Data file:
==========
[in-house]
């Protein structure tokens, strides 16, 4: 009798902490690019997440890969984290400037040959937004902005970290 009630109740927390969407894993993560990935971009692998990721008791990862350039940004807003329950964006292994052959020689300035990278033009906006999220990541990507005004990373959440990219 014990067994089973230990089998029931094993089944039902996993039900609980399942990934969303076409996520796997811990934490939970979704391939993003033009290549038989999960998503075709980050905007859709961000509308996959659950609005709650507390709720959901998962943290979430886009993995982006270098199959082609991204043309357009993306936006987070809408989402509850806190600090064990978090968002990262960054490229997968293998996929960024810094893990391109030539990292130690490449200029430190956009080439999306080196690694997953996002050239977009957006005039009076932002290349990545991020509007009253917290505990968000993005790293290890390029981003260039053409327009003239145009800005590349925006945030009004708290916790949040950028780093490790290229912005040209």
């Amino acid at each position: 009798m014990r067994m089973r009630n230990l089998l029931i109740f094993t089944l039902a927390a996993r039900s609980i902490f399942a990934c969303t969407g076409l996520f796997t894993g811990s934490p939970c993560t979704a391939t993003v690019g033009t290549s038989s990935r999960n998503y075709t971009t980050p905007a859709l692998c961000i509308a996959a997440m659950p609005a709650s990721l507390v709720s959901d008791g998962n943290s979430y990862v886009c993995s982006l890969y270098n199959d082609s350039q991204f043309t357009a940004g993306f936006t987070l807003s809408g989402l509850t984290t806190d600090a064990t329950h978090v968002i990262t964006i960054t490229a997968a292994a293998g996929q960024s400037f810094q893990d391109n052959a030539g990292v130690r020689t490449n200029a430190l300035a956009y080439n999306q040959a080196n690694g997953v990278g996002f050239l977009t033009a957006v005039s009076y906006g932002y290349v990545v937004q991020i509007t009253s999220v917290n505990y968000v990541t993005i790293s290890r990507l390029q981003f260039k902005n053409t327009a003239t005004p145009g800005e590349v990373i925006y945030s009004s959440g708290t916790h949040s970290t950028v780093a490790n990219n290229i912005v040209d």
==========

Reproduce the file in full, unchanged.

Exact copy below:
[in-house]
């Protein structure tokens, strides 16, 4: 009798902490690019997440890969984290400037040959937004902005970290 009630109740927390969407894993993560990935971009692998990721008791990862350039940004807003329950964006292994052959020689300035990278033009906006999220990541990507005004990373959440990219 014990067994089973230990089998029931094993089944039902996993039900609980399942990934969303076409996520796997811990934490939970979704391939993003033009290549038989999960998503075709980050905007859709961000509308996959659950609005709650507390709720959901998962943290979430886009993995982006270098199959082609991204043309357009993306936006987070809408989402509850806190600090064990978090968002990262960054490229997968293998996929960024810094893990391109030539990292130690490449200029430190956009080439999306080196690694997953996002050239977009957006005039009076932002290349990545991020509007009253917290505990968000993005790293290890390029981003260039053409327009003239145009800005590349925006945030009004708290916790949040950028780093490790290229912005040209």
């Amino acid at each position: 009798m014990r067994m089973r009630n230990l089998l029931i109740f094993t089944l039902a927390a996993r039900s609980i902490f399942a990934c969303t969407g076409l996520f796997t894993g811990s934490p939970c993560t979704a391939t993003v690019g033009t290549s038989s990935r999960n998503y075709t971009t980050p905007a859709l692998c961000i509308a996959a997440m659950p609005a709650s990721l507390v709720s959901d008791g998962n943290s979430y990862v886009c993995s982006l890969y270098n199959d082609s350039q991204f043309t357009a940004g993306f936006t987070l807003s809408g989402l509850t984290t806190d600090a064990t329950h978090v968002i990262t964006i960054t490229a997968a292994a293998g996929q960024s400037f810094q893990d391109n052959a030539g990292v130690r020689t490449n200029a430190l300035a956009y080439n999306q040959a080196n690694g997953v990278g996002f050239l977009t033009a957006v005039s009076y906006g932002y290349v990545v937004q991020i509007t009253s999220v917290n505990y968000v990541t993005i790293s290890r990507l390029q981003f260039k902005n053409t327009a003239t005004p145009g800005e590349v990373i925006y945030s009004s959440g708290t916790h949040s970290t950028v780093a490790n990219n290229i912005v040209d």